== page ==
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Intentional Drop


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In USA softball the fielder has to first catch the ball and then drop it for it to be ruled an intentional drop.

‘Is it the same in baseball?

For example, if the fielder  allows the pop fly to bounce off his arm, or the back of his glove, is it still considered a drop?

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Yes. An intentional drop requires a touch. In fact, it's not an intentional drop if it's caught first, because the drop would indicate voluntary release and thus a completed catch.

A second is a really long time..."That's a catch!"   No different than any other situation where it's close/uncertain to whether or not the fielder made the catch...come up loud and proud on the call.

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21 minutes ago, MT73 said:

In USA softball the fielder has to first catch the ball and then drop it for it to be ruled an intentional drop.

‘Is it the same in baseball?

For example, if the fielder  allows the pop fly to bounce off his arm, or the back of his glove, is it still considered a drop?

Yes. An intentional drop requires a touch.

In fact, it's not an intentional drop if it's caught first, because the drop would indicate voluntary release and thus a completed catch.

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11 hours ago, MT73 said:

In USA softball the fielder has to first catch the ball and then drop it for it to be ruled an intentional drop.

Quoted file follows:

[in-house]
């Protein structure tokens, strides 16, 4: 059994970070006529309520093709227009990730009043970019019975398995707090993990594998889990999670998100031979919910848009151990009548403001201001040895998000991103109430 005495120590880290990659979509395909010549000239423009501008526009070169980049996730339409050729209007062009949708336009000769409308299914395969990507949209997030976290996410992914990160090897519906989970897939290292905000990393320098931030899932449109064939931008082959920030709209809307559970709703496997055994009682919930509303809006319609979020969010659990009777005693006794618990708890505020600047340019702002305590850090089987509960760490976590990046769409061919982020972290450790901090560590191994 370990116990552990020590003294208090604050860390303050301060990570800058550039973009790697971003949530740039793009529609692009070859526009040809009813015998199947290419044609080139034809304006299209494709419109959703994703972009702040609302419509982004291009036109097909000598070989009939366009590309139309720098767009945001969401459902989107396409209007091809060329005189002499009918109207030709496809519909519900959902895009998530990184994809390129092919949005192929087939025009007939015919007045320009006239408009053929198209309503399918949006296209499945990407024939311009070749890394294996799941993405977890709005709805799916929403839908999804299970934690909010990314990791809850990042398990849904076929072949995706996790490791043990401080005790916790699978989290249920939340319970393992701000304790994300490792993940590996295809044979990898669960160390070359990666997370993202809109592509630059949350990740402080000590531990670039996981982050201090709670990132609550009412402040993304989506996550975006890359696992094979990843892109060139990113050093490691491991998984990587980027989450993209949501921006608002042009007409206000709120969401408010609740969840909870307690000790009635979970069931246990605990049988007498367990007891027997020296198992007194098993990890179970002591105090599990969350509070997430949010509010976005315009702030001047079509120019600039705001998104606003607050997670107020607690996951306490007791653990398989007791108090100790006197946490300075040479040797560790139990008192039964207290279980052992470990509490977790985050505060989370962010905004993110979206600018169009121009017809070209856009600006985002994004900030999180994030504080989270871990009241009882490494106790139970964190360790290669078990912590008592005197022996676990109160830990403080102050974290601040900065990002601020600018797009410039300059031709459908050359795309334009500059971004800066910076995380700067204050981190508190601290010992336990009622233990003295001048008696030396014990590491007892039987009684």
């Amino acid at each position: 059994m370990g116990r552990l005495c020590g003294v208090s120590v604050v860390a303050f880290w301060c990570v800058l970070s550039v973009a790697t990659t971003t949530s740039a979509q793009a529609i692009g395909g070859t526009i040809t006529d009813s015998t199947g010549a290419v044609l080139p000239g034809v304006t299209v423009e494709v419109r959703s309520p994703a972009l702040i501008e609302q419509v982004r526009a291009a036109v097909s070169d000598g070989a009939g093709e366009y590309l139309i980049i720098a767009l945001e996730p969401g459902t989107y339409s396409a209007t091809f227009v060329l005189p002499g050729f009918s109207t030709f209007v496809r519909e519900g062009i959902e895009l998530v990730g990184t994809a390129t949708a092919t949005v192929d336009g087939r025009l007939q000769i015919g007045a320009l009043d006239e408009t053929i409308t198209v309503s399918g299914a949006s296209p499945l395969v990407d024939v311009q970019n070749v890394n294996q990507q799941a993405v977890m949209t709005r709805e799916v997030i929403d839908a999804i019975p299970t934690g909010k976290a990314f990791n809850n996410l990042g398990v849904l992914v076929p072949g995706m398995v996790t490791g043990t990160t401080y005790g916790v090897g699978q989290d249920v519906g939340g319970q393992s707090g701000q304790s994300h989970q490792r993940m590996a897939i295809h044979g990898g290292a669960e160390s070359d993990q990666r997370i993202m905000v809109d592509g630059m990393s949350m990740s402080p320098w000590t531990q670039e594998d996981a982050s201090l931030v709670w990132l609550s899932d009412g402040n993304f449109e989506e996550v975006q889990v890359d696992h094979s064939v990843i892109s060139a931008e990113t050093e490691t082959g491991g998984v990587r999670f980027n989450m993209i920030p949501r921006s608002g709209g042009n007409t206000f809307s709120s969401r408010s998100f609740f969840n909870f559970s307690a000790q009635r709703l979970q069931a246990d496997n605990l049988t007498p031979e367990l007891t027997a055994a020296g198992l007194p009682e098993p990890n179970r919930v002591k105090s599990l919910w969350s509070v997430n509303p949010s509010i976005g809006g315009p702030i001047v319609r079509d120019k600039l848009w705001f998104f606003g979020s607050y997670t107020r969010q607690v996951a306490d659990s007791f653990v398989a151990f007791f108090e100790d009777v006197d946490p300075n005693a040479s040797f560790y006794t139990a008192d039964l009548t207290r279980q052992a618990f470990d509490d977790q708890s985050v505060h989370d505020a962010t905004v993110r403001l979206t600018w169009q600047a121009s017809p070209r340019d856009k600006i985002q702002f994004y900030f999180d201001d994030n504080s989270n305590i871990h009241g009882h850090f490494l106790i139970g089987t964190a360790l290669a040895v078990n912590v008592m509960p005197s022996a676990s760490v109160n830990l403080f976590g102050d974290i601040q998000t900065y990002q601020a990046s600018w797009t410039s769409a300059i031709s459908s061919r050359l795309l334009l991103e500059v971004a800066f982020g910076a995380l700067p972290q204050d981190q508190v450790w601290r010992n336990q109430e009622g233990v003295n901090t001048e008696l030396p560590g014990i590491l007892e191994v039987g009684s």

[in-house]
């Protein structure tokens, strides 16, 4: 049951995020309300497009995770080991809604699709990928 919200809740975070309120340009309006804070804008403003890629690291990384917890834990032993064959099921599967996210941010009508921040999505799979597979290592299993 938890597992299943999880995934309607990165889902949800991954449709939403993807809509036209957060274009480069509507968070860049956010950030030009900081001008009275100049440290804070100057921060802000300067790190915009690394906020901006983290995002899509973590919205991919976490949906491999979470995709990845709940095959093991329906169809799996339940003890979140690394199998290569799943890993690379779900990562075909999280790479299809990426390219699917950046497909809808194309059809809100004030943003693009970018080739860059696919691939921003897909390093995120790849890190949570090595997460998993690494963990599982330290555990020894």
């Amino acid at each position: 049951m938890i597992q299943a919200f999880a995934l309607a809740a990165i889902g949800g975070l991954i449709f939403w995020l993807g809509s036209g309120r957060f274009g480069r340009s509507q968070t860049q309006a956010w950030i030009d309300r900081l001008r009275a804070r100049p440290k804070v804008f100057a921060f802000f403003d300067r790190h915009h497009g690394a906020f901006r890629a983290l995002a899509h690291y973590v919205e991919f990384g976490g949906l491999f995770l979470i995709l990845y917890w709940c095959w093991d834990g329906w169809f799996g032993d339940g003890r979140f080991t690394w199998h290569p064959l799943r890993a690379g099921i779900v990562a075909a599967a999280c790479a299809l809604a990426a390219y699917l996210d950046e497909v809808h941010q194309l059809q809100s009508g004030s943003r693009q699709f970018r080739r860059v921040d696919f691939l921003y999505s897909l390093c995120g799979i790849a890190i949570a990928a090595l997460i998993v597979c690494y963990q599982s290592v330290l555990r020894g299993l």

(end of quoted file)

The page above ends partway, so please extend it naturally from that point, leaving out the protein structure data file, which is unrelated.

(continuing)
‘Is it the same in baseball?

For example, if the fielder  allows the pop fly to bounce off his arm, or the back of his glove, is it still considered a drop?

More accurately, he has to "touch" it and then allow it to drop...if he were to catch it then it would be, well, a catch.   And that's true in softball too.

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I have seen players glove the ball and then immediately drop it on purpose to get a double play.

‘Though only in the glove for a second before being dropped I called the batter out for the intentional drop.

‘My question is this—-suppose the fielder allows the pop up to hit his chest and then pick it up from the ground.

‘Does this qualify as a touch?

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1 hour ago, MT73 said:

I have seen players glove the ball and then immediately drop it on purpose to get a double play.

‘Though only in the glove for a second before being dropped I called the batter out for the intentional drop.

A second is a really long time..."That's a catch!"   No different than any other situation where it's close/uncertain to whether or not the fielder made the catch...come up loud and proud on the call.

Having said that, you are meeting the "spirit" of the rule in this approach, but you want to be careful...if he catches the ball, holds it for a couple of seconds, and then intentionally drops it in some half-assed attempt to get the runners to go you may be overstepping if you kill the play.  The rule applies only to intentionally dropping a batted ball...a caught ball is no longer a batted ball.

1 hour ago, MT73 said:

‘My question is this—-suppose the fielder allows the pop up to hit his chest and then pick it up from the ground.

‘Does this qualify as a touch?

Yes...the only way around this rule is to literally not touch the ball at all.  Any other touch of the batted ball, in an attempt to intentionally not catch it, results in a dead ball...provided under two out, and at least R1.

Any form of touching the ball to intentionally drop it is seen as some way of controlling the ball (even off chest - soccer players do this all the time) - the theory is if you let the ball fall untouched it's higher risk....you're not controlling it until after it hits the ground....and when it hits the ground anything could happen.

 

Don't get caught up on the vernacular - just like on third strikes dropped and uncaught are interchangeable.

 

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